Saudi Arabia, not to be outdone, is involved in the conflict in Yemen in support of the government, where Iran is sponsoring the opposition revolutionary forces, with the potential for Saudi Arabia to join Turkey in deploying ground troops in Syria becoming a likelihood. The Saudis have been the leaders of the movement to increase oil supplies and have resorted to using up their financial reserves to compensate for the losses incurred. Foreign reserves have fallen by almost 3% during the past 6 months, according to Trading Economics, calculated from data supplied by the Saudi Arabian Monetary Agency. The most optimistic opinion is that Saudi Arabia can only survive at the current low oil prices for four years.
Source: Trading Economics
Supply and Demand
Economists from Goldman Sachs forecast that the Chinese economy will shrink by 0.5% during 2016, with the GDP dropping from 6.9% in 2015 to 6.4% in 2016, which is bad news for commodity producers and oil in particular. On the positive side, most other developed economies are expected to experience marginal growth of between 0.25 and 0.5% in their GDP. The exception is the Russian economy, which is expected to grow by around 5% from a GDP of -3.5% in 2015 to 1.5% in 2016. The size of the Chinese economy, which accounts for around 15% of the global economy, means a drop of 0.5% will have a significant effect on depressing global oil demand - which should, however, be offset by the growth, albeit minimal, in the other global economies.
Global warming is another factor in the demand for oil, with higher winter temperatures resulting in reduced demand for oil for heating purposes. Climatologists have discerned that globally, we are having fewer cold nights and cold days, while at the same time, we are experiencing an increase in the number of hot days and nights, as deduced from data taken from 1950 through to 2000. This trend is expected to continue, which reduces dependency on oil for heating to an increasing degree as the effects of global warming continue to change out weather patterns. This could be quite concerning for investors, with oil price seeing very little potential for an increase in the near future.
The oil price, as with that of all other commodities, is determined by what is commonly known as the law of supply and demand. The greater the demand with a constant supply, the higher the price will be, while a decrease in demand with a constant supply will have the opposite effect. The oil price has been hit with a double whammy, as demand has decreased, while supplies have increased at an even greater rate. That is the simple reason for the currently low oil prices. While very little can be done in the short term to stimulate demand for oil, the oil suppliers have the tools available to increase prices in a very short time.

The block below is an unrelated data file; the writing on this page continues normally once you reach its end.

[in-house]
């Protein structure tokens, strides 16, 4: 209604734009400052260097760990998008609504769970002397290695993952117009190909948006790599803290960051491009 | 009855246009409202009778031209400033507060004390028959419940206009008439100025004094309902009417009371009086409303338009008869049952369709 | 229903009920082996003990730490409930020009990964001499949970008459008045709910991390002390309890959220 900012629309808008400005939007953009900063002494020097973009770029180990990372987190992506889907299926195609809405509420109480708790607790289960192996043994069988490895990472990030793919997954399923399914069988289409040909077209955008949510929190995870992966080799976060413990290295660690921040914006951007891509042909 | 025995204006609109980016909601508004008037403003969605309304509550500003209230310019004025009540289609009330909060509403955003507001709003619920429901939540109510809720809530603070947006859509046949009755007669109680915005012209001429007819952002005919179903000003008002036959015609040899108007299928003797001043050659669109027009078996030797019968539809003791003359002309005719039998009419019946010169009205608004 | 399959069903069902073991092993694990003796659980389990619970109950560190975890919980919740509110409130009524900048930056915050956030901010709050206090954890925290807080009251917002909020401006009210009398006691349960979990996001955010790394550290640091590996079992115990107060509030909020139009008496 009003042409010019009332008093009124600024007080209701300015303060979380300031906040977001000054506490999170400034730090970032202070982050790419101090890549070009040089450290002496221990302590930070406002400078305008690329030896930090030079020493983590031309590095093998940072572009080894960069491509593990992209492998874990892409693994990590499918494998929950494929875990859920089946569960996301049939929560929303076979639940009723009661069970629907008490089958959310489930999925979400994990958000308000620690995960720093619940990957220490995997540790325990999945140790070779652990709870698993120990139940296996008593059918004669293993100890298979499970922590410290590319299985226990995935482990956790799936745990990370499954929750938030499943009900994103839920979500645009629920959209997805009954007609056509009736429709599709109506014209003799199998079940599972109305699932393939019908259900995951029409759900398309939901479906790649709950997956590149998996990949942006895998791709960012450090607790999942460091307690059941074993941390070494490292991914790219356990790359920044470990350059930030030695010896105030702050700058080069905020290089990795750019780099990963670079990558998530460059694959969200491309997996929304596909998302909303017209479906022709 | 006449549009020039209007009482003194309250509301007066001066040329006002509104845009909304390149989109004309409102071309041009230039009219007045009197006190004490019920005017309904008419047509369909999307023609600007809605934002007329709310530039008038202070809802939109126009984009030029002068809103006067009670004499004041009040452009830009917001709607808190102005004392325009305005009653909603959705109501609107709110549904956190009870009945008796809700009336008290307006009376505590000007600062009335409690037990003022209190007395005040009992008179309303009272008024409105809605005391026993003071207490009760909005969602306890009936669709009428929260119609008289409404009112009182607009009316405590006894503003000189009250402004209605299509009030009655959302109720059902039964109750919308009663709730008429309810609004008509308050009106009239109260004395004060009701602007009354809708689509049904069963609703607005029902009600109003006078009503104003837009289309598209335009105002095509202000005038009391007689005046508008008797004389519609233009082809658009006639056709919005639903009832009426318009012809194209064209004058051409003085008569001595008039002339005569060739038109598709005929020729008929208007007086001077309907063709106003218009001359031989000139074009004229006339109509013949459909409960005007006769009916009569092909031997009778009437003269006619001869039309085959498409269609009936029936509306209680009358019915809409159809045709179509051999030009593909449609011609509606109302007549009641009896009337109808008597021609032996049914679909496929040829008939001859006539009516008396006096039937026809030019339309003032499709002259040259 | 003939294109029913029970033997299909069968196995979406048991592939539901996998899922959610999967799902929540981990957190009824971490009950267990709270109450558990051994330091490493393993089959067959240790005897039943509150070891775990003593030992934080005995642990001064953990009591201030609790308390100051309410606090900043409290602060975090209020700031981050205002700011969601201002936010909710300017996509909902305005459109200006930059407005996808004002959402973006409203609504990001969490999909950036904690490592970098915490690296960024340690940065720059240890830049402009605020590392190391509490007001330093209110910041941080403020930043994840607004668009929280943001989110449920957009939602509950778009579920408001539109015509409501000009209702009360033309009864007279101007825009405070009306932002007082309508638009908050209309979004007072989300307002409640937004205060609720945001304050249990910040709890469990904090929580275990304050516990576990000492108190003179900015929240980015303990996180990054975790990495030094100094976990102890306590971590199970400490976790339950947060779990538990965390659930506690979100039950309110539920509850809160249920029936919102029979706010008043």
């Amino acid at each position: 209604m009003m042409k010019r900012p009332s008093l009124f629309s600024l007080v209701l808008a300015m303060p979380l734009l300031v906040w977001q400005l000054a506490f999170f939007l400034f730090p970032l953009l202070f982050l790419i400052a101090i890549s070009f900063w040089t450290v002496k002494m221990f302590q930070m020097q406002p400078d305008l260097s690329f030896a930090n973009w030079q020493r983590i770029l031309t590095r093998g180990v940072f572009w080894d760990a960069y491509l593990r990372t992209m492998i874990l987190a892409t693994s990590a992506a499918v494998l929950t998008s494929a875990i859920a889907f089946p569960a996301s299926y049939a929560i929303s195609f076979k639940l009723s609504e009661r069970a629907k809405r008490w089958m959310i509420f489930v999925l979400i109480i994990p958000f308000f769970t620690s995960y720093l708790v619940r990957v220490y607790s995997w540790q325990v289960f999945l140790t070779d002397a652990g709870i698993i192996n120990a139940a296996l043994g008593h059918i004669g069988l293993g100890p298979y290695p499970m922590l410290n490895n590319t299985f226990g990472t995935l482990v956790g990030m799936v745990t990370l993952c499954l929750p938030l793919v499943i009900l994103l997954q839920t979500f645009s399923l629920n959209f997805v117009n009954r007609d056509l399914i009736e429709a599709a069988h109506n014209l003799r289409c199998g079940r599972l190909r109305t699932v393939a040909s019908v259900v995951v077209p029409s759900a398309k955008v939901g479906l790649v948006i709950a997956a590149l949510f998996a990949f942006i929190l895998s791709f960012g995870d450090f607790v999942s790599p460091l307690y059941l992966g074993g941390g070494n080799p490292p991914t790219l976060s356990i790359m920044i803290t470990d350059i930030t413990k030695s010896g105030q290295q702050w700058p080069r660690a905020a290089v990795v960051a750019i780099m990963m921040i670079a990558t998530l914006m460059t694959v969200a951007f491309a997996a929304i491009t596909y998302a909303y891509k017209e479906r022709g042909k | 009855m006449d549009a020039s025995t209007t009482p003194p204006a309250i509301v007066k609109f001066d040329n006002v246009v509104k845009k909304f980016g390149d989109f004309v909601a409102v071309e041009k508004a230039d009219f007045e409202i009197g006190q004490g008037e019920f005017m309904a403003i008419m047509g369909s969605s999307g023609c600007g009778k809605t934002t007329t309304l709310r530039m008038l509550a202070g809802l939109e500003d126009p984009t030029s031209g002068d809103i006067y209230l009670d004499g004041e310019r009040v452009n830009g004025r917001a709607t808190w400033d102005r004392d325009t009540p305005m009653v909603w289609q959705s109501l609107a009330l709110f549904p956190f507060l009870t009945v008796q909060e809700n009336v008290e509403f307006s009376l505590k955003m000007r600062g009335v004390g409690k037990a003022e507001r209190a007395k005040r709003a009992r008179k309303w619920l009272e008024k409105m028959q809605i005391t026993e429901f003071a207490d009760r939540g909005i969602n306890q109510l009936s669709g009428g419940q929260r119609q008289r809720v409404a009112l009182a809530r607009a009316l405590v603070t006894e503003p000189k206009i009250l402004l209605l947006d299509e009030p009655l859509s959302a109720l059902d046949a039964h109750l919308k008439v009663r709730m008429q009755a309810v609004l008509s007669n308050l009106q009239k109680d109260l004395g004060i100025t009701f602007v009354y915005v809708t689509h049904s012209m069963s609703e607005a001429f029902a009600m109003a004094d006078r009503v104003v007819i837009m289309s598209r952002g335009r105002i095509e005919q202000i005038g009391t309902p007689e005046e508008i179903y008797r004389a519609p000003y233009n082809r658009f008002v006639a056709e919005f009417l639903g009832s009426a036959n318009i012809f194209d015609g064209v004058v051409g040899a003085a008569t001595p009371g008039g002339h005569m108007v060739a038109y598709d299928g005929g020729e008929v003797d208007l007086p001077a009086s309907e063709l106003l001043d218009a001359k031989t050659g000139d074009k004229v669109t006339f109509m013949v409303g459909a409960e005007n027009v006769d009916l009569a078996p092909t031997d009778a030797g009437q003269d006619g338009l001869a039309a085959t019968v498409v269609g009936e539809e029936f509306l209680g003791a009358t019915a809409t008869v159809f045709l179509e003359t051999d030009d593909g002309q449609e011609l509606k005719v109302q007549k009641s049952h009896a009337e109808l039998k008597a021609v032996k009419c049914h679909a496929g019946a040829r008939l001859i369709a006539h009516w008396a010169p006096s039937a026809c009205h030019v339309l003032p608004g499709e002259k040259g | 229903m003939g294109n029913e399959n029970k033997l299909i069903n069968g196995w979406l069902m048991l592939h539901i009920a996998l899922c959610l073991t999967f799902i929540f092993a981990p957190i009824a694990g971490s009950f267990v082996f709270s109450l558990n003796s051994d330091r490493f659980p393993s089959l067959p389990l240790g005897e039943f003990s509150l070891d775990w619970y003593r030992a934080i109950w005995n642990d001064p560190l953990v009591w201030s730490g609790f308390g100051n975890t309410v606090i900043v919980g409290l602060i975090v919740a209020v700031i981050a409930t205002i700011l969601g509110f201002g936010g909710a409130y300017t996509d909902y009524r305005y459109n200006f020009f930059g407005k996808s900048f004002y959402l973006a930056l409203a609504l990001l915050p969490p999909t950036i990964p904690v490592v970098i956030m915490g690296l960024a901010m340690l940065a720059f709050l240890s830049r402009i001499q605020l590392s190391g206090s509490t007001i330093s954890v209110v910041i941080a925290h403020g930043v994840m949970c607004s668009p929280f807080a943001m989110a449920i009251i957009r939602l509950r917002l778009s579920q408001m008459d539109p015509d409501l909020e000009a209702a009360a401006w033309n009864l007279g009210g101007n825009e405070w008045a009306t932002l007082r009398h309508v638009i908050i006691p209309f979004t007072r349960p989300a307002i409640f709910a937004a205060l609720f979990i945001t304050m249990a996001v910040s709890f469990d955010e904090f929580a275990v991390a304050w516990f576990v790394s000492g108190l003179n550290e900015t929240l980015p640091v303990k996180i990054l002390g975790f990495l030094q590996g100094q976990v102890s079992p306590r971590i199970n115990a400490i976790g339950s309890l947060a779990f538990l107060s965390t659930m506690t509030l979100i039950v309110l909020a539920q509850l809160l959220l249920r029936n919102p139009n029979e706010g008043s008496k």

With the exception of Iran, which will receive a windfall estimated to be around $100 billion with the lifting of sanctions, the other oil suppliers will not be able to continue for a prolonged period with oil price as low as it is. The only way they are going to be able to correct prices is to cut production, and speculators are hoping that the current talks will be fruitful in that regard. The potential for profit-taking in the current volatility exists by using binary options trading, which gives you the potential to make money whether the price of this commodity goes up or down.
For those who prefer future options trading, the best course of action is to keep a constant watch on the supply and demand ratios for oil and any factors that might disturb this ratio. The geopolitical factors are subject to constant change and should also be carefully noted, as most of the countries involved in the Middle East conflagration are also significant oil producers. Whether or not investors should hang on to oil is a situation that can change very rapidly and is certainly not a constant, given the present global circumstances.
Disclosure: I/we have no positions in any stocks mentioned, and no plans to initiate any positions within the next 72 hours.
I wrote this article myself, and it expresses my own opinions. I am not receiving compensation for it (other than from Seeking Alpha). I have no business relationship with any company whose stock is mentioned in this article.